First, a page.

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Oxidants / Free radicals and their consequences

What are free radicals / oxidants?

Free radicals are atoms or molecules that have one or more unpaired electrons and therefore react very readily. They are capable of modifying and/or compromising practically all chemical compounds that occur in the body. This is caused by the tendency of unpaired electrons to break the attraction that keeps other electrons in a compound.

Illustration of oxidative processes
Illustration of oxidative processes

Free radicals attract single electrons away from intact structures (in this case a molecule). The molecules or atoms that are attacked in this way then become free radicals themselves. A chain-type radical transfer reaction takes place. (Graphic: AIRNERGY AG)

The formation of free radicals is a part of the normal metabolic process; however, excessive quantities of free radicals lead to pathogenic oxidative stress.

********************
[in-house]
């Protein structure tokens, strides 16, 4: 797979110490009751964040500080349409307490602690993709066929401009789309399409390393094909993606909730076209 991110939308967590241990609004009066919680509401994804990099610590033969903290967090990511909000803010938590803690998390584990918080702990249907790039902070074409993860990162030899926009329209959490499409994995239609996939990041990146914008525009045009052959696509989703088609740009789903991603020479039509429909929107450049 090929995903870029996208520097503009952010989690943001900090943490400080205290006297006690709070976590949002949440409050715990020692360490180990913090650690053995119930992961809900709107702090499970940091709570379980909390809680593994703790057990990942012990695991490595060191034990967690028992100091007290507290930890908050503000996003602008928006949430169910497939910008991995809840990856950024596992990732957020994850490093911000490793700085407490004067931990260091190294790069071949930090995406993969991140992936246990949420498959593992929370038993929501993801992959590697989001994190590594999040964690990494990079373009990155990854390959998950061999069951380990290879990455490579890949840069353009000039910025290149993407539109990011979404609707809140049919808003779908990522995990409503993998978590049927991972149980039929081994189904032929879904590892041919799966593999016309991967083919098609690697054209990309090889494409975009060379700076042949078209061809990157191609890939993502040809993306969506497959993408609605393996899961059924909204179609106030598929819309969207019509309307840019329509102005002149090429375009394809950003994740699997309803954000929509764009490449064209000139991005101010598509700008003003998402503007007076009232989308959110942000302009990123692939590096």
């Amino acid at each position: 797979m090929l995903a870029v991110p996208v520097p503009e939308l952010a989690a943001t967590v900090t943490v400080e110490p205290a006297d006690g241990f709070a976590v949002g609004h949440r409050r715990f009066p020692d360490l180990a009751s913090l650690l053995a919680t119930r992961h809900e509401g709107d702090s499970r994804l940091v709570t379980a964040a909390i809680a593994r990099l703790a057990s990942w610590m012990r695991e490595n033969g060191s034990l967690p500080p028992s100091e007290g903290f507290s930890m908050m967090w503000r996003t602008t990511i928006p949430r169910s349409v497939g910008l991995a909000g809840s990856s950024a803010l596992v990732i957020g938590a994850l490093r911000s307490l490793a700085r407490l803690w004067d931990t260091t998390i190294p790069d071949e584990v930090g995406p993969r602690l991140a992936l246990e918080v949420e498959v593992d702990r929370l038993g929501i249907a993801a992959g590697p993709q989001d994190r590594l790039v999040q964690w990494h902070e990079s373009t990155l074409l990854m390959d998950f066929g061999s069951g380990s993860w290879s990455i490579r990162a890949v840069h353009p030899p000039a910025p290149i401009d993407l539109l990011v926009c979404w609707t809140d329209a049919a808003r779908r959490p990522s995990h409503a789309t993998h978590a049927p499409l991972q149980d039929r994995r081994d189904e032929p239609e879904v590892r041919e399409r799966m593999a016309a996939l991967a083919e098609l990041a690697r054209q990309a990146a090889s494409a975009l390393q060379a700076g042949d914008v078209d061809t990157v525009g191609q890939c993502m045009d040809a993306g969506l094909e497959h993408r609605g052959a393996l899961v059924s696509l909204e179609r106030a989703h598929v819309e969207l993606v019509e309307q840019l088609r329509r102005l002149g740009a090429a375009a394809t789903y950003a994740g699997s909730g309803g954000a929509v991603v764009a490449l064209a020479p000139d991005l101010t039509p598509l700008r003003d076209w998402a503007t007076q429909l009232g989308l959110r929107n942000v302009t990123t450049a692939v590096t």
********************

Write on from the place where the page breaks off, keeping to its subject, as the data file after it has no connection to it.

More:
This is promoted/caused by:   

  • Uptake of environmental toxins (airborne pollutants, heavy metals, pesticides)
  • Consumption of alcohol, tobacco and foods that are rich in fat
  • Physical and mental overexertion (excessive training, stress)  
  • Consumption of various medications (antibiotics, hormone preparations such as the “pill”, painkillers)
  • UV radiation and ozone pollution
  • Chemotherapy and radiation therapy

What are the effects of “oxidative stress”?

Excessive amounts of free radicals lead to oxidative stress and the continuing oxidation processes initiated thereby can cause damage to healthy cell membranes and other biological structures.

The loss of an electron turns the oxidised molecules into free radicals themselves. A dangerous chain reaction is initiated, which creates a steady stream of new, aggressive particles. These destructive processes at the cellular level significantly aggravate the following health problems.

  • Acidosis
  • Immunodeficiency
  • Vascular diseases and consequences thereof (e.g., heart attack, stroke)
  • Neurodegenerative diseases (Alzheimer’s, Parkinson’s)  
  • Tumour diseases
  • Genetic material damage
  • Accelerated aging process